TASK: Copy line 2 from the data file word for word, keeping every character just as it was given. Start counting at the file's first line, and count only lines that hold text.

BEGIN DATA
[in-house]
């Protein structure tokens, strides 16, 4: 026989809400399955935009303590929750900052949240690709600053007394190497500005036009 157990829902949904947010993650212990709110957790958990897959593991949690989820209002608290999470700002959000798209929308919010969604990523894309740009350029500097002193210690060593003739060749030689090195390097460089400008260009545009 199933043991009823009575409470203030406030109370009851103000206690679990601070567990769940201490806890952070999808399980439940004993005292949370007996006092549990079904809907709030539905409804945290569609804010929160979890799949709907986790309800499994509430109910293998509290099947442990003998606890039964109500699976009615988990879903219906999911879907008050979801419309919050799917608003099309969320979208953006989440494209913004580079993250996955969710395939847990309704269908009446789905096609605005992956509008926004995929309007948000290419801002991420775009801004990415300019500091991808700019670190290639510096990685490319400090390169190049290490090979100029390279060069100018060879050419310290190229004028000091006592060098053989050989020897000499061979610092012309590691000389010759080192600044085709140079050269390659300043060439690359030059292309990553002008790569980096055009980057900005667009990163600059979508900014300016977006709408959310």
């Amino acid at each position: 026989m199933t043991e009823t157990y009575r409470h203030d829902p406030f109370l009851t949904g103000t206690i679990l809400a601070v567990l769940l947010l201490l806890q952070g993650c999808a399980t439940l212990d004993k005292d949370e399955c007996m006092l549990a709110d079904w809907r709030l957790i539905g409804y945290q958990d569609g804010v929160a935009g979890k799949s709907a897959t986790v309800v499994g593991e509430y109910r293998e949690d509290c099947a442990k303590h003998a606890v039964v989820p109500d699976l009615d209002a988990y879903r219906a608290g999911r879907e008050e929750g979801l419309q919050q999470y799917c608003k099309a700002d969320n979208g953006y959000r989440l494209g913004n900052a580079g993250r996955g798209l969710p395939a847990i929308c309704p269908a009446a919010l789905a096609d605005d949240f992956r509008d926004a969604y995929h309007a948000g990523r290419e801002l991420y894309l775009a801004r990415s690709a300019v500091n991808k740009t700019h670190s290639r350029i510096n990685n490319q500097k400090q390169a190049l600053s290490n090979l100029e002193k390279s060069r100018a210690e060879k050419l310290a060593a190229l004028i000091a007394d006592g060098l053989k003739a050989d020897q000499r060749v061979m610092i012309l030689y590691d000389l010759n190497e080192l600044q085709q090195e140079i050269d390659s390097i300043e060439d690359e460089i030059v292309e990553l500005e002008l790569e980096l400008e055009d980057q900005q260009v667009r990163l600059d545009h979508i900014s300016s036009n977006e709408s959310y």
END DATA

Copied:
């Protein structure tokens, strides 16, 4: 026989809400399955935009303590929750900052949240690709600053007394190497500005036009 157990829902949904947010993650212990709110957790958990897959593991949690989820209002608290999470700002959000798209929308919010969604990523894309740009350029500097002193210690060593003739060749030689090195390097460089400008260009545009 199933043991009823009575409470203030406030109370009851103000206690679990601070567990769940201490806890952070999808399980439940004993005292949370007996006092549990079904809907709030539905409804945290569609804010929160979890799949709907986790309800499994509430109910293998509290099947442990003998606890039964109500699976009615988990879903219906999911879907008050979801419309919050799917608003099309969320979208953006989440494209913004580079993250996955969710395939847990309704269908009446789905096609605005992956509008926004995929309007948000290419801002991420775009801004990415300019500091991808700019670190290639510096990685490319400090390169190049290490090979100029390279060069100018060879050419310290190229004028000091006592060098053989050989020897000499061979610092012309590691000389010759080192600044085709140079050269390659300043060439690359030059292309990553002008790569980096055009980057900005667009990163600059979508900014300016977006709408959310």